The Sound of the Mountain

The Sound of the Mountain

by Yasunari Kawabata

Paperback(Reprint)

$16.95
View All Available Formats & Editions
Choose Expedited Shipping at checkout for delivery by Wednesday, April 28

Overview

Nobel Prize winner Yasunari Kawabata’s The Sound of the Mountain is a beautiful rendering of the predicament of old age — the gradual, reluctant narrowing of a human life, along with the sudden upsurges of passion that illuminate its closing.
 
By day Ogata Shingo, an elderly Tokyo businessman, is troubled by small failures of memory. At night he associates the distant rumble he hears from the nearby mountain with the sounds of death. In between are the complex relationships that were once the foundations of Shingo’s life:  his trying wife; his philandering son; and his beautiful daughter-in-law, who inspires in him both pity and the stirrings of desire. Out of this translucent web of attachments, Kawabata has crafted a novel that is a powerful, serenely observed meditation on the relentless march of time.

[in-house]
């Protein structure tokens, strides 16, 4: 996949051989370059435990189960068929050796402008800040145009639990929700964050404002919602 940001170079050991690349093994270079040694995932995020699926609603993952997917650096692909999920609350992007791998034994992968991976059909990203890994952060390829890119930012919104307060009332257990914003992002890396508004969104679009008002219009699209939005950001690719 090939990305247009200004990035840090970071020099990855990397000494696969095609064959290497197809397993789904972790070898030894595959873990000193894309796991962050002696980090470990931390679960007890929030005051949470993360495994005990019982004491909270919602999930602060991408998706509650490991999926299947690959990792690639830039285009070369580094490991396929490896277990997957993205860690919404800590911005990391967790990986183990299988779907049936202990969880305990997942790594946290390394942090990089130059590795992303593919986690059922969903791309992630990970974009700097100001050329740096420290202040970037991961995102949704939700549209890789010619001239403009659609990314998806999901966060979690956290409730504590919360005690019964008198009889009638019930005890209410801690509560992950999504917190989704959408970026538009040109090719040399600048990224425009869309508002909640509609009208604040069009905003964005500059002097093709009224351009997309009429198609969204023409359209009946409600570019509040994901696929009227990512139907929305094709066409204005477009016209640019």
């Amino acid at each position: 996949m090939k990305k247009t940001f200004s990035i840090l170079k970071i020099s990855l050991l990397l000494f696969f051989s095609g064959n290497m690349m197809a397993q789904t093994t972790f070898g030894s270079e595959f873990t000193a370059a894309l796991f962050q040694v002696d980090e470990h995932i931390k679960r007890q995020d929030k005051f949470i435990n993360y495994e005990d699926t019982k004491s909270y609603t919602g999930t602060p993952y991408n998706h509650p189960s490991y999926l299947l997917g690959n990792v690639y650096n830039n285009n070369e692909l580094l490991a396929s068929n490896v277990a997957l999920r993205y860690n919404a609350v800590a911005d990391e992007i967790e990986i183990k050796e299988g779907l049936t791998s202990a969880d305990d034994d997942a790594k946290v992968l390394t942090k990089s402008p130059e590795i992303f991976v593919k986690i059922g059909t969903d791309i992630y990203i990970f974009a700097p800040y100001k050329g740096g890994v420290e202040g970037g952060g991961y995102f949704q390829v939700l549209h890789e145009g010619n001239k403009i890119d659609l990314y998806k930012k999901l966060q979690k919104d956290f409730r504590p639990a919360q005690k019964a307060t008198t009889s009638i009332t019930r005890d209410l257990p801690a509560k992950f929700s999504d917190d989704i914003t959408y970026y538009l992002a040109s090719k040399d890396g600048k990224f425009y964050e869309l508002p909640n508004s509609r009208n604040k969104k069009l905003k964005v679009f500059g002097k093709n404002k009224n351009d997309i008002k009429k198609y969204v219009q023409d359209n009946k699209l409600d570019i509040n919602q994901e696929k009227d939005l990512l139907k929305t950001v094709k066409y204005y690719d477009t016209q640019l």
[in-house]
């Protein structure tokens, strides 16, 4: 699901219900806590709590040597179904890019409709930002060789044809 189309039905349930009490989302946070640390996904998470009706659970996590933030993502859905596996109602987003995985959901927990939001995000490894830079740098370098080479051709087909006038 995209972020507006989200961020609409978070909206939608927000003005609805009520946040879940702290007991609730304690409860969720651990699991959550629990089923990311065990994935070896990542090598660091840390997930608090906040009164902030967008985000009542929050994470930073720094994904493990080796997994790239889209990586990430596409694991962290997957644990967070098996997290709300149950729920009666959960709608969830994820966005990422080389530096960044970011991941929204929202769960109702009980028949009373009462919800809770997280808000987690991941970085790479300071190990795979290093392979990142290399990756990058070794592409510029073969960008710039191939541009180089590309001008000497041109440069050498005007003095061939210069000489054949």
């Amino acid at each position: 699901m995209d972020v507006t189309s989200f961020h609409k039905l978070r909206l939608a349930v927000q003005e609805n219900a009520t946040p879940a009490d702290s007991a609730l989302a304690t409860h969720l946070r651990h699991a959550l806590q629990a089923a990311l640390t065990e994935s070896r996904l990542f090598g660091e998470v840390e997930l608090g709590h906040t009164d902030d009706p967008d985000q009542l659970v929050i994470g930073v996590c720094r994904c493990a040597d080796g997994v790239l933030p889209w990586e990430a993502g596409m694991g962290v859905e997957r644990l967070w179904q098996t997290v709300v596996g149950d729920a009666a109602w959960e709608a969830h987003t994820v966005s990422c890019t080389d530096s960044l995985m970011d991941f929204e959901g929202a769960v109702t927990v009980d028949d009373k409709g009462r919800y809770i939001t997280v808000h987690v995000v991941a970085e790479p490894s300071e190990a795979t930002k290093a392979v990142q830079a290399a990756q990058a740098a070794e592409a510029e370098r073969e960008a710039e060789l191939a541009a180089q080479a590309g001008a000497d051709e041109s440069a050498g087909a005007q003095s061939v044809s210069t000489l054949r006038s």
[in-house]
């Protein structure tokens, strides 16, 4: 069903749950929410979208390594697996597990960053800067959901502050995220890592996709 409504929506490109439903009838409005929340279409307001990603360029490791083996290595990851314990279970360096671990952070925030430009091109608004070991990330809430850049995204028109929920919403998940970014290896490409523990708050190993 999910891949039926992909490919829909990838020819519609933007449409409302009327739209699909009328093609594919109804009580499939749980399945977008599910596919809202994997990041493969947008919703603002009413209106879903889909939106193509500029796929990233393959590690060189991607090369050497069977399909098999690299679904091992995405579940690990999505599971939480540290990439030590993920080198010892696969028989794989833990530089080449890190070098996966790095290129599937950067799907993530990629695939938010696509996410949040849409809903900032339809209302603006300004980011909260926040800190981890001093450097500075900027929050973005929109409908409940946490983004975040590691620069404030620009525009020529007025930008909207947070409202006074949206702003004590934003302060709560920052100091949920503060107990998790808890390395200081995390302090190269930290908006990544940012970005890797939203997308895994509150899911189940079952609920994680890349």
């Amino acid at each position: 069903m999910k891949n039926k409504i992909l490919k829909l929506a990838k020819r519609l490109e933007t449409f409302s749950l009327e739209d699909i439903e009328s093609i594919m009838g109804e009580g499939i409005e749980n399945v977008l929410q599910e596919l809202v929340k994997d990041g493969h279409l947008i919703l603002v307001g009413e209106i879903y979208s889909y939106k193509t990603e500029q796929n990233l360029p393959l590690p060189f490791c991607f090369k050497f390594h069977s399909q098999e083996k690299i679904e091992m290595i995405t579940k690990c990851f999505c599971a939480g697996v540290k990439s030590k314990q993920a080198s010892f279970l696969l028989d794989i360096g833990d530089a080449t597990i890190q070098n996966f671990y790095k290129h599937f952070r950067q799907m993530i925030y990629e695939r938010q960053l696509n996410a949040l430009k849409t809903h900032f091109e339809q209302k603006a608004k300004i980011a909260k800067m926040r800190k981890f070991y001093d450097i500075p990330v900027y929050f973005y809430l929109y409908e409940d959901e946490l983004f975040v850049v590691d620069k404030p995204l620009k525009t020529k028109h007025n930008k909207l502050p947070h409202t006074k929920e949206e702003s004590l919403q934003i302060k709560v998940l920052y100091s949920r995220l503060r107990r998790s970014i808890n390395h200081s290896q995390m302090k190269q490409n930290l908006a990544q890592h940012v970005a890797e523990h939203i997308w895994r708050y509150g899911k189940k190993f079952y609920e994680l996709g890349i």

Product Details

ISBN-13: 9780679762645
Publisher: Knopf Doubleday Publishing Group
Publication date: 05/28/1996
Series: Vintage International
Edition description: Reprint
Pages: 288
Sales rank: 228,251
Product dimensions: 5.23(w) x 7.99(h) x 0.63(d)
Lexile: 670L (what's this?)

About the Author

Yasunari Kawabata was born in Osaka in 1899. In 1968 he became the first Japanese writer to receive the Nobel Prize for Literature. One of Japan’s most distinguished novelists, he published his first stories while he was still in high school, graduating from Tokyo Imperial University in 1924. His short story “The Izu Dancer,” first published in 1925, appeared in The Atlantic Monthly in 1955. Kawabata authored numerous novels, including Snow Country (1956), which cemented his reputation as one of the preeminent voices of his time, as well as Thousand Cranes (1959), The Sound of the Mountain (1970), The Master of Go (1972), and Beauty and Sadness (1975). He served as the chairman of the P.E.N. Club of Japan for several years and in 1959 he was awarded the Goethe-medal in Frankfurt. Kawabata died in 1972.

Customer Reviews